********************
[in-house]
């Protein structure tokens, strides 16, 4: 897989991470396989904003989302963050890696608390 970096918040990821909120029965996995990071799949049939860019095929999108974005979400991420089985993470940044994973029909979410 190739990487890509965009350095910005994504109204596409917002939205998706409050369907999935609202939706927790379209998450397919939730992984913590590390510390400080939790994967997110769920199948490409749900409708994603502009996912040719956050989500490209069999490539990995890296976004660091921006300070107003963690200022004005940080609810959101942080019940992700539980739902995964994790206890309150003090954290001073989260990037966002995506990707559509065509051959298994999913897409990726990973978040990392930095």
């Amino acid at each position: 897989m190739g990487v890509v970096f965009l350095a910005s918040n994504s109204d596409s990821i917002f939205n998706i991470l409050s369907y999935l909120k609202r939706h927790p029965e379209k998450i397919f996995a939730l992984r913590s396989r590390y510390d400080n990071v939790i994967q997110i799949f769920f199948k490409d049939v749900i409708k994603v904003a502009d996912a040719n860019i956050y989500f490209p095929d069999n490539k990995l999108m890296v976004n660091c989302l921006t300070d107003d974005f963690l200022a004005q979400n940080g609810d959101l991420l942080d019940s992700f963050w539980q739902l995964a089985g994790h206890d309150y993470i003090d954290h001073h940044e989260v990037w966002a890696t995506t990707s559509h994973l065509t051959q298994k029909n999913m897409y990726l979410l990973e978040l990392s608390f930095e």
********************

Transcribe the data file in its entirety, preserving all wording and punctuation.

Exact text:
[in-house]
């Protein structure tokens, strides 16, 4: 897989991470396989904003989302963050890696608390 970096918040990821909120029965996995990071799949049939860019095929999108974005979400991420089985993470940044994973029909979410 190739990487890509965009350095910005994504109204596409917002939205998706409050369907999935609202939706927790379209998450397919939730992984913590590390510390400080939790994967997110769920199948490409749900409708994603502009996912040719956050989500490209069999490539990995890296976004660091921006300070107003963690200022004005940080609810959101942080019940992700539980739902995964994790206890309150003090954290001073989260990037966002995506990707559509065509051959298994999913897409990726990973978040990392930095």
């Amino acid at each position: 897989m190739g990487v890509v970096f965009l350095a910005s918040n994504s109204d596409s990821i917002f939205n998706i991470l409050s369907y999935l909120k609202r939706h927790p029965e379209k998450i397919f996995a939730l992984r913590s396989r590390y510390d400080n990071v939790i994967q997110i799949f769920f199948k490409d049939v749900i409708k994603v904003a502009d996912a040719n860019i956050y989500f490209p095929d069999n490539k990995l999108m890296v976004n660091c989302l921006t300070d107003d974005f963690l200022a004005q979400n940080g609810d959101l991420l942080d019940s992700f963050w539980q739902l995964a089985g994790h206890d309150y993470i003090d954290h001073h940044e989260v990037w966002a890696t995506t990707s559509h994973l065509t051959q298994k029909n999913m897409y990726l979410l990973e978040l990392s608390f930095e």